Webster catalogues the ways in which the two teams' casts are the same: "The graphics are identical - except for the colors. All of the promos, ticket sales, community events, in-game inventory [are] identical --- both teams get an equal number of promotions. The identical number of games are shown on MASN and MASN2 for both teams - 100 games on MASN; 61 games on MASN2; 40 games on MASNHD."

Meantime, the Examiner's Jim Williams also offered a MASN-centric view of the broadcasts, and especially of the annoyingly high camera angle at Nats Park.

Tim Scanlan the ESPN Vice President, Event Production who over see's the networks baseball coverage told me "The new Nationals Park provides us with some very challenging camera angles due to the height of the press box camera is quite high and somewhat awkward looking. Not unlike Pittsburgh and some of the other new ball parks. All the other camera locations are fine it just seem like high home was not considered when they built the park." So for those who wanted to know about the funky angle from the high home game camera it is because the press box is high the camera has a limited range, it is that simple.

I have spoken to a number of radio and TV broadcasters and production people and they say that Nationals Park is beautiful and a great park for the fans. However, it has worst and most poorly planned out broadcast location in baseball....

By contrast when they were building Oriole Park Bill Brown who was then the Executive Producer of Home Team Sports (the forerunner to CSN) was involved with every aspect of the construction of the park. He was able to turn the new stadium into a state of the art television studio. The camera angles at Oriole Park are some of the best in all of baseball and fans can thank Brown (now the Senior Producer for FOX Sports) for that. It is too bad that the team in charge of building the Nationals Park did not include the television people in their construction meetings.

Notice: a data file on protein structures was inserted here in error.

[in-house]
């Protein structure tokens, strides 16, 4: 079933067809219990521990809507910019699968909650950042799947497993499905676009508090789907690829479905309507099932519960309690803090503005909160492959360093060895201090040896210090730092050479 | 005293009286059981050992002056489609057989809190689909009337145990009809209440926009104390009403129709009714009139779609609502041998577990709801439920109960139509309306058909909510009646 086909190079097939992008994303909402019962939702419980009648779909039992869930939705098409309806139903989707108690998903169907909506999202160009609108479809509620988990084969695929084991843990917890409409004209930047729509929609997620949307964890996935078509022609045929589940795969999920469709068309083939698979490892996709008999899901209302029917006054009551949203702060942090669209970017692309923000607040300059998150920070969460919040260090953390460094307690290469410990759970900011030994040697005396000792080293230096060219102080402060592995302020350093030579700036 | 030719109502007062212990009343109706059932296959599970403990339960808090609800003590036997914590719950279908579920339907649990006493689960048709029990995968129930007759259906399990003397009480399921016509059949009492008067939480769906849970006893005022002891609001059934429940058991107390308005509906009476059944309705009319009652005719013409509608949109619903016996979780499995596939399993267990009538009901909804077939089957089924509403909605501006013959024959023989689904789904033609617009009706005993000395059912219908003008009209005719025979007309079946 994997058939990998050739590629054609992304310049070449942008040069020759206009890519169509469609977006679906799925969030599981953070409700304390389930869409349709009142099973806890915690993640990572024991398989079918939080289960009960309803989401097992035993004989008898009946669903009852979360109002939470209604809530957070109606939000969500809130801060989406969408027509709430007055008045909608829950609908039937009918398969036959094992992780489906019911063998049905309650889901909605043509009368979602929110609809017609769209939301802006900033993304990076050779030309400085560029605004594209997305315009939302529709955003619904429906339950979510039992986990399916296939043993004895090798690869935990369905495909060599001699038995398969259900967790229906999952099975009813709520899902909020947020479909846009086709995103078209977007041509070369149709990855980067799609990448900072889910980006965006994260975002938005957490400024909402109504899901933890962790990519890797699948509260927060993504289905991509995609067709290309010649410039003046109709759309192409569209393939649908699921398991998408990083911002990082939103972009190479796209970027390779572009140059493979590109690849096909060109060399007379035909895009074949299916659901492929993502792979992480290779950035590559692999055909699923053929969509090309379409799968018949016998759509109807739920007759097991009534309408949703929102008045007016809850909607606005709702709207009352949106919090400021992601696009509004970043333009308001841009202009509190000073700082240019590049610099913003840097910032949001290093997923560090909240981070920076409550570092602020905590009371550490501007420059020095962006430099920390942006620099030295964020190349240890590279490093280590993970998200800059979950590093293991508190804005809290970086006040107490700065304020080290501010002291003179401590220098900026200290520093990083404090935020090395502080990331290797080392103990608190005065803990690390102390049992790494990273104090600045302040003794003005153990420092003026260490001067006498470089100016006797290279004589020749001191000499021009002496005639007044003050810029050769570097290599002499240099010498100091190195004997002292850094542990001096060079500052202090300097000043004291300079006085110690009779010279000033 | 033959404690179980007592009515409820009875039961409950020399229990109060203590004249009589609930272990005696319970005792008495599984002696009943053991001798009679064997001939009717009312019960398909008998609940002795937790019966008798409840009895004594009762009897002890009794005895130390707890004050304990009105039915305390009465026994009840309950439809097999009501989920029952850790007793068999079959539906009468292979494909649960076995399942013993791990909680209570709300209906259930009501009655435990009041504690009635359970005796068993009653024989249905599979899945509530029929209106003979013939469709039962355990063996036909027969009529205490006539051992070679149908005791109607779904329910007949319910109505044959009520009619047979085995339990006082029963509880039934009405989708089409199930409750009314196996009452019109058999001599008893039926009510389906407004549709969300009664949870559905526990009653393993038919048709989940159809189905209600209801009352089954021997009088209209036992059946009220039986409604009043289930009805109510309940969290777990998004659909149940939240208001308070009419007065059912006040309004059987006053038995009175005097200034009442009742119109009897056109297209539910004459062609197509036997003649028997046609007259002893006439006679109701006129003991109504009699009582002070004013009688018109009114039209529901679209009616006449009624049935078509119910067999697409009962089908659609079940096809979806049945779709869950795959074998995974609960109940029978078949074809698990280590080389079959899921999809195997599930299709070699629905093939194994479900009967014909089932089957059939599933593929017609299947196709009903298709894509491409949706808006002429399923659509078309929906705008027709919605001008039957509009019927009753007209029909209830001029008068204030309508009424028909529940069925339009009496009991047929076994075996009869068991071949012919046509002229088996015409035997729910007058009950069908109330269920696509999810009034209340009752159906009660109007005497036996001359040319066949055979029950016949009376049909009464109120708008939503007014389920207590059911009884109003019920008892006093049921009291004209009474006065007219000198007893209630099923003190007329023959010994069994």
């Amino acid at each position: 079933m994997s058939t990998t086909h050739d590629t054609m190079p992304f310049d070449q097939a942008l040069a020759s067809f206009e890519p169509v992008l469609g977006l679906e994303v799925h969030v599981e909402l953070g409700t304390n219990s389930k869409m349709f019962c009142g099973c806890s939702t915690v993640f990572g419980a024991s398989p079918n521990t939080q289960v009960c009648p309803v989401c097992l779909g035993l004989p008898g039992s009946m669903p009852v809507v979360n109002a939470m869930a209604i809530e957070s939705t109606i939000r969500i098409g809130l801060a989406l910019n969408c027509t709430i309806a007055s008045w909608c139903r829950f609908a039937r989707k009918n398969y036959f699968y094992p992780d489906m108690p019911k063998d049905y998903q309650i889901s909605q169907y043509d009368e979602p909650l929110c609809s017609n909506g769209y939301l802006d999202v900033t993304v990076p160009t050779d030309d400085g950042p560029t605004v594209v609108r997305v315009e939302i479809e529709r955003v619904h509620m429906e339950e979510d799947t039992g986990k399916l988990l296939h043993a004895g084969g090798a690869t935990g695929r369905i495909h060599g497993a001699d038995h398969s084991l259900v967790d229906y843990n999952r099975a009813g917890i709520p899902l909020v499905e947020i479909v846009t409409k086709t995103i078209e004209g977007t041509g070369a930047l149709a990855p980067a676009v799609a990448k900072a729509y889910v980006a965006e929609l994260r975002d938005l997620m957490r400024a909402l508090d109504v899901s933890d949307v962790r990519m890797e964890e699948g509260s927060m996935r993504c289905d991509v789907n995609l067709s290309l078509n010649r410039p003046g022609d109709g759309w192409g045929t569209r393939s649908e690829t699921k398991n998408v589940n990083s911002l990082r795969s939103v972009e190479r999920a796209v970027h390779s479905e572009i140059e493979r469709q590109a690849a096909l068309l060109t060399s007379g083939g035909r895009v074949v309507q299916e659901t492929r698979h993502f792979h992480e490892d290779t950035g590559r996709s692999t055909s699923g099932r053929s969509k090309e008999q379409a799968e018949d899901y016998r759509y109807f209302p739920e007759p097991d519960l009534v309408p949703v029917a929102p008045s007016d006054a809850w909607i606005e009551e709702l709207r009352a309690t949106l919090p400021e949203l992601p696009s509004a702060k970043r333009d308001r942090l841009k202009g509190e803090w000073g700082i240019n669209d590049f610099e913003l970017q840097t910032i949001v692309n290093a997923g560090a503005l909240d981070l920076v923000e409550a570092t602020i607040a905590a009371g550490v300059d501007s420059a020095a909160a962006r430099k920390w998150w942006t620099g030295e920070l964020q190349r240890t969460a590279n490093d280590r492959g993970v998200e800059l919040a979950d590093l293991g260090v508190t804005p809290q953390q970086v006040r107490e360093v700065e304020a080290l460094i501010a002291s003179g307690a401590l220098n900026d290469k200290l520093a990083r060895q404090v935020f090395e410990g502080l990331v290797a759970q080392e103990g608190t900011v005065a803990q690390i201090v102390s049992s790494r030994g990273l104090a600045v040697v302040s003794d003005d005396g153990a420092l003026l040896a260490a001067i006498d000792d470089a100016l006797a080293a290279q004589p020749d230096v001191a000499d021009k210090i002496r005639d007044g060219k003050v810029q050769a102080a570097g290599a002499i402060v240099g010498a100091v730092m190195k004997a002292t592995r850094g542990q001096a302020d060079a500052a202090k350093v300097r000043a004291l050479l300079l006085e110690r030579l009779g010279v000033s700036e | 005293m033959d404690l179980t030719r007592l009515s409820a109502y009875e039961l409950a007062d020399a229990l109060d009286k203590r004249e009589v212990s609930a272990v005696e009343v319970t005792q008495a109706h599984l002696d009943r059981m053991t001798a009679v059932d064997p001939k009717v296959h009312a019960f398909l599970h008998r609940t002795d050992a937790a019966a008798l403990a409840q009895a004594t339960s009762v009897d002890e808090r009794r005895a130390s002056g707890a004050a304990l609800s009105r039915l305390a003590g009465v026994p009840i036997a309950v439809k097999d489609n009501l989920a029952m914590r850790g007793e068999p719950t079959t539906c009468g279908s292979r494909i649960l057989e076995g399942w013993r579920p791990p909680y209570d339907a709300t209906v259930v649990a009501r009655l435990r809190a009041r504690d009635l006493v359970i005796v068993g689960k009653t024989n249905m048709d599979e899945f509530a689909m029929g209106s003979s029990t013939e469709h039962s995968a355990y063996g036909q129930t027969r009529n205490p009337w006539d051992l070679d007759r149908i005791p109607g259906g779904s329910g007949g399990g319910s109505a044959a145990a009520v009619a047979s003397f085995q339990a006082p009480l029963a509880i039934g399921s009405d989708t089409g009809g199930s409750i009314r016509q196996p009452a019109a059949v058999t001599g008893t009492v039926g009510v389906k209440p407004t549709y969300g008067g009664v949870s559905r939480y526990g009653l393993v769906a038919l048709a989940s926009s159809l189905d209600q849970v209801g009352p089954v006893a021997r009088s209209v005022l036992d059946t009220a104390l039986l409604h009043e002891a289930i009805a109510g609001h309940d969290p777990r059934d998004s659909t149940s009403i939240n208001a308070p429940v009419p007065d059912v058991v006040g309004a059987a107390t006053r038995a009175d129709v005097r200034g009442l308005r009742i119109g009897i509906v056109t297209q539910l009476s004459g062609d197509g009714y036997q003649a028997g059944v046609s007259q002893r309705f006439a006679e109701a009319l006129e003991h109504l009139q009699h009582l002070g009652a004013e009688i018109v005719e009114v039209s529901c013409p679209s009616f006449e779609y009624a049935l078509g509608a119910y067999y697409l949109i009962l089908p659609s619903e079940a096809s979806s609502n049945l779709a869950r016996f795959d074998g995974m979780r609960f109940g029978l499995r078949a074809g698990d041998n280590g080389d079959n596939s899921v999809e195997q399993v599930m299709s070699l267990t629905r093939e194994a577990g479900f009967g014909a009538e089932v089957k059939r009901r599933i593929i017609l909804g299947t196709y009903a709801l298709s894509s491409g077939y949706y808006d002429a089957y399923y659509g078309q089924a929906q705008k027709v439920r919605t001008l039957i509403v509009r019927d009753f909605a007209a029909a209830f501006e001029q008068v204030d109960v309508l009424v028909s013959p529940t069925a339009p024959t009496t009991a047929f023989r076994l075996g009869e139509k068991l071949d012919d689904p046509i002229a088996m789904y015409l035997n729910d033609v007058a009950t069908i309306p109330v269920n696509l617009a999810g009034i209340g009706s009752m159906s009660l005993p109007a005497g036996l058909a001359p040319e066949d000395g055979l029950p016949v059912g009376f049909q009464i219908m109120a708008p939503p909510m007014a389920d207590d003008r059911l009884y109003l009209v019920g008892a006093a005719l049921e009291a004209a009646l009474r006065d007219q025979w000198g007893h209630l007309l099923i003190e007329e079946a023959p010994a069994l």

And this was the first mention I'd seen of the construction people being to blame for the low ratings. But heck, there are enough missing viewers to blame virtually everyone.

By Dan Steinberg  |  July 15, 2008; 5:16 PM ET
Categories:  Media , Nats  
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Comments

Peter Angelo$ keeping the Nats off of TV for nearly 2 seasons is the #1 reason.

Posted by: WFY | July 15, 2008 6:11 PM | Report abuse

funny that's all the bigger the Nat's map is.

I mean, up in Cecil Country (right next to Dan's beloved U/D), we get MASN. And Comcast. And used to get HTS on our cable.

Of course, we're technically in the Wilmington TV market, which is really part of the Philly TV Market.

Posted by: odessasteps magazine | July 15, 2008 6:26 PM | Report abuse

Cut that out! It hurts.

Posted by: Dead Horse | July 15, 2008 6:44 PM | Report abuse

Whether the number is 9K or 20K, it's still pretty low. I don't doubt that the Nats have the lowest ratings in the league. The cause is a combination of bad baseball, poor marketing and the general malaise that surrounded the club from the time they relocated here. Bottom line is that, on TV, the club is a poor draw.

I am more curious as to the damage that is doing to Angelos, since he is the majority owner of the MASN network, and he still has to pay a minimum annual 21M+ fee to the Lerners for the broadcast rights for the Nats. Surely, he - and thus the Orioles - are losing money based on the ratings.